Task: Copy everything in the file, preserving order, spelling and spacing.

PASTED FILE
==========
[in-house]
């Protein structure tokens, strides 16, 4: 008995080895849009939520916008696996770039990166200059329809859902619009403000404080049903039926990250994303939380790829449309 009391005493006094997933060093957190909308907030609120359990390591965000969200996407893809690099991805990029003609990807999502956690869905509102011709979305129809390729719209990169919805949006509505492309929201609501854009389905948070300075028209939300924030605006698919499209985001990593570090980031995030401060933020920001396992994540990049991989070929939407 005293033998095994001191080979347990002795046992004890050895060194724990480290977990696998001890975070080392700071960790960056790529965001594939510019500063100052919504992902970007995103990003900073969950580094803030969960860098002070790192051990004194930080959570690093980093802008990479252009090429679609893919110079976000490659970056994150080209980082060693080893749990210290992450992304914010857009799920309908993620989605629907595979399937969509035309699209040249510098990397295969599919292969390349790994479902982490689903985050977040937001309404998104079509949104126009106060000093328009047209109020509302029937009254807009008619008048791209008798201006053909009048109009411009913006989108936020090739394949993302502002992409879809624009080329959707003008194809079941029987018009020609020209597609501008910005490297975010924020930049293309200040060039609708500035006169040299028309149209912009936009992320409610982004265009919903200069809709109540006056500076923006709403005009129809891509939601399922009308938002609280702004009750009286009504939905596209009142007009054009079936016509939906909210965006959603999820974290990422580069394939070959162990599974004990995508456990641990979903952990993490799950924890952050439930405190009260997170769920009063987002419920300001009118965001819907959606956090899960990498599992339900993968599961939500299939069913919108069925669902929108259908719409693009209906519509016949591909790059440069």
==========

[in-house]
């Protein structure tokens, strides 16, 4: 008995080895849009939520916008696996770039990166200059329809859902619009403000404080049903039926990250994303939380790829449309 009391005493006094997933060093957190909308907030609120359990390591965000969200996407893809690099991805990029003609990807999502956690869905509102011709979305129809390729719209990169919805949006509505492309929201609501854009389905948070300075028209939300924030605006698919499209985001990593570090980031995030401060933020920001396992994540990049991989070929939407 005293033998095994001191080979347990002795046992004890050895060194724990480290977990696998001890975070080392700071960790960056790529965001594939510019500063100052919504992902970007995103990003900073969950580094803030969960860098002070790192051990004194930080959570690093980093802008990479252009090429679609893919110079976000490659970056994150080209980082060693080893749990210290992450992304914010857009799920309908993620989605629907595979399937969509035309699209040249510098990397295969599919292969390349790994479902982490689903985050977040937001309404998104079509949104126009106060000093328009047209109020509302029937009254807009008619008048791209008798201006053909009048109009411009913006989108936020090739394949993302502002992409879809624009080329959707003008194809079941029987018009020609020209597609501008910005490297975010924020930049293309200040060039609708500035006169040299028309149209912009936009992320409610982004265009919903200069809709109540006056500076923006709403005009129809891509939601399922009308938002609280702004009750009286009504939905596209009142007009054009079936016509939906909210965006959603999820974290990422580069394939070959162990599974004990995508456990641990979903952990993490799950924890952050439930405190009260997170769920009063987002419920300001009118965001819907959606956090899960990498599992339900993968599961939500299939069913919108069925669902929108259908719409693009209906519509016949591909790059440069």